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16A Polk County Itemizer-Observer • July 15, 2015
Polk County Education
Planes to fly again at Card’s Airpark on Saturday
Remote-control crafts first to take off from location since 1993 in rededication ceremony
By Jolene Guzman
DALLAS — Joe Card Jr. loved fly-
He took a thrilling plane ride
with famous “barnstormer” and
stunt pilot Tex Rankin in 1937.
Card saved money for a year to
begin flying lessons at Salem Air-
port, learning a half-hour at a time
until he earned his pilot’s license.
In 1940, Card and a few others
who were infected with the “flying
bug” started the Dallas Flying Club.
They built an airstrip and hangar,
and purchased a plane to share.
But soon after the club launched,
the nation was at war and all non-
military planes within 90 miles of
all coastlines were grounded.
Card, then married to his wife,
Betty, began training to become a
flight instructor for the U.S. Navy.
“At that time, the United States
didn’t have a lot of trained pilots,”
said Diane Weaver, one of Joe and
Betty’s daughters. “It was a big deal
to already be able to teach people
Card had plans for after World
War II and, of course, they includ-
“Once the war was over, he
wanted to build an airport,” Weav-
er said. “He just loved flying.”
In 1946, the Card family pur-
chased 50 acres of land for what
would become Card’s Airpark. Joe
and Betty and a small crew built the
hangar by hand. It would serve the
airpark until it closed in 1993, two
years after Joe died.
Since then, most of the land was
sold and is now occupied by Dallas
Retirement Village, Safeway, Good-
will and residential homes. All that
remains is a small strip of land and
the hangar, recently restored by
Weaver and her sister Bette Jo Law-
son, at the bottom of the hill on
Orchard Drive in Dallas.
“My sister and I didn’t want to
let the building go,” Weaver said. “I
think it looks pretty good now. It
has all new siding and some of the
trusses were rebuilt.”
They added a sign reading
“Card’s Airpark: In loving memory
of Joe and Betty Card.”
Saturday at 10 a.m. Dallas re-
JOLENE GUZMAN/ Itemizer-Observer
For many in Dallas at the time,
Card’s Airpark went by another
name: the Dallas Airport.
Photo courtesy of Diane Weaver
Joe and Betty Card owned and operated Card’s Airpark in Dallas for nearly 50 years, opening it in 1946.
Saturday morning, what is left of the airpark will be rededicated by the Dallas Wingdingers RC Club.
Photo courtesy of Diane Weaver
JOLENE GUZMAN / Itemizer-Observer
The Card’s Airpark in its heyday also had a automotive shop, which helped support the airpark. Today,
the hangar is like brand new after a multiple-year restoration by Diane Weaver and Bette Jo Lawson.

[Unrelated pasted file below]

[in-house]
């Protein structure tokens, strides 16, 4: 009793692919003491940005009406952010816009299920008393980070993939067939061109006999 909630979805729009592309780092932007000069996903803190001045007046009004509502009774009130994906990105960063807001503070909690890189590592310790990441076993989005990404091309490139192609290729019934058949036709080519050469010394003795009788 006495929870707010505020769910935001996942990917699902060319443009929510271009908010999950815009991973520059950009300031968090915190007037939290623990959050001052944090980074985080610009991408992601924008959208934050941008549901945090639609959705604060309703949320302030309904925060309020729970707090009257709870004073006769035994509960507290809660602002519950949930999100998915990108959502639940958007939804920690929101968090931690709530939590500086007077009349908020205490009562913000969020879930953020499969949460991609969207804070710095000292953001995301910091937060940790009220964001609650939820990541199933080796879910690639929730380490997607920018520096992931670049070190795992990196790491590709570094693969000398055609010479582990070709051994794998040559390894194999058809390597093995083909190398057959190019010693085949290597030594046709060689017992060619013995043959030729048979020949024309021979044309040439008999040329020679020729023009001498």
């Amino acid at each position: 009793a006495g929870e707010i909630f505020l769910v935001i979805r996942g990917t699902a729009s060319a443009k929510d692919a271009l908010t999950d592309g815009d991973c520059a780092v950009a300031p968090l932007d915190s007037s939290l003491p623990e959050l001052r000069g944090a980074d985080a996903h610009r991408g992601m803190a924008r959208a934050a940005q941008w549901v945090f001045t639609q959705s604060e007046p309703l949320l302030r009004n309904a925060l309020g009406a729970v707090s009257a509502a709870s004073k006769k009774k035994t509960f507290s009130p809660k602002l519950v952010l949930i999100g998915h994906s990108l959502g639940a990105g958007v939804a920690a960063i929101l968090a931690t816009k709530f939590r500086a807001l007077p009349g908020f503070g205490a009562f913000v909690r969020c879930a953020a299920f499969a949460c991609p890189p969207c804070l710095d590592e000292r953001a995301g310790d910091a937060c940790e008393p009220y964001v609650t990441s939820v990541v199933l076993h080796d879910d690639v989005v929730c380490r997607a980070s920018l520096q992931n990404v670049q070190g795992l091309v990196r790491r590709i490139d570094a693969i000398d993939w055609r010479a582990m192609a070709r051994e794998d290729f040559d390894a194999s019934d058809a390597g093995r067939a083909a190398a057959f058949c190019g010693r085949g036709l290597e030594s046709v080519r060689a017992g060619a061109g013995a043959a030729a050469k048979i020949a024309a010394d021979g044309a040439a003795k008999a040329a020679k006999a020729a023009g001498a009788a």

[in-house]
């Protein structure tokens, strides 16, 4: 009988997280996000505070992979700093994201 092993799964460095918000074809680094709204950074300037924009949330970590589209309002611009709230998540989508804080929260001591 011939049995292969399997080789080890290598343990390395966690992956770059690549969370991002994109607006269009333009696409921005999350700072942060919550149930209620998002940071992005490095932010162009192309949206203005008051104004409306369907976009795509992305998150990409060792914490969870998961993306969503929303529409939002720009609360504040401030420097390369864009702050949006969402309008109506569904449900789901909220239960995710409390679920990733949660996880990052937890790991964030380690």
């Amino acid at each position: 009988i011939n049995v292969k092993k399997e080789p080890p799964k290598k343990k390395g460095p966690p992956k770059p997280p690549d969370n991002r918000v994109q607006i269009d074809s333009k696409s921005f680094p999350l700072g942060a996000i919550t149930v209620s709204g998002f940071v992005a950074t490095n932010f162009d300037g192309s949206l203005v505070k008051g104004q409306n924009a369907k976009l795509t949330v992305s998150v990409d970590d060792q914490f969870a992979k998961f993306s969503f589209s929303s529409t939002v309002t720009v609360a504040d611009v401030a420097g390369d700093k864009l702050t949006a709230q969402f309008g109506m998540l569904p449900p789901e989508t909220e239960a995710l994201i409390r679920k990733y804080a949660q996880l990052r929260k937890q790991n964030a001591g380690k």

mote control plane group Dallas
Wingdingers RC Club will rededi-
cate what remains of the airpark,
located at the corner of Orchard
Drive and Card Avenue. The event
will include the first take off of a
plane — albeit remote control —
from the airpark in years.
Weaver said talk of a rededica-
tion began after a club member
asked her if she had any plane arti-
facts from the time the airpark was
She didn’t have much, but she did
have an unfinished model airplane
she wanted to have completed.
Club members took on the task,
finishing the plane and painting
“Wing Walking with Betty” across
the wingspan in honor of Weaver’s
mother, who wrote a column of
the same name for the Polk County
Itemizer-Observer when the airpark
was still open.
Weaver and Lawson have fond
memories of the airpark’s heyday.
“My sister Bette Jo and I grew up
walking around the airplanes and
playing in the crashed airplanes,”
There were a number of crashes
at the airpark, but fortunately
none that Weaver can remember
resulted in major injuries.
“There was always something to
talk about at school because there
was always something special that
happened, a plane crash or a big,
huge plane (landing at the air-
park),” Weaver said.
She said the airpark was used for
fly-in events, circuses, drag racing,
and even a race track was built on
site. Weaver said that track was re-
portedly the “fastest modified
hard-top track in the Northwest.”
“He (Joe) wanted it to be like a
family affair. We had picnic tables
all over,” Weaver said. “There was
always a lot of activity.”
For Lawson and Weaver, Satur-
day’s rededication will honor the
years of effort their parents put into
maintaining the airpark in Dallas.
“It was pretty emotional for my
mom to close it because it had
meant so much to my dad — and
her — but especially my dad,”
Weaver said. “It was very traumatic
for me when we closed it because
it had been a daily part of my life.
… I think it’s real special.”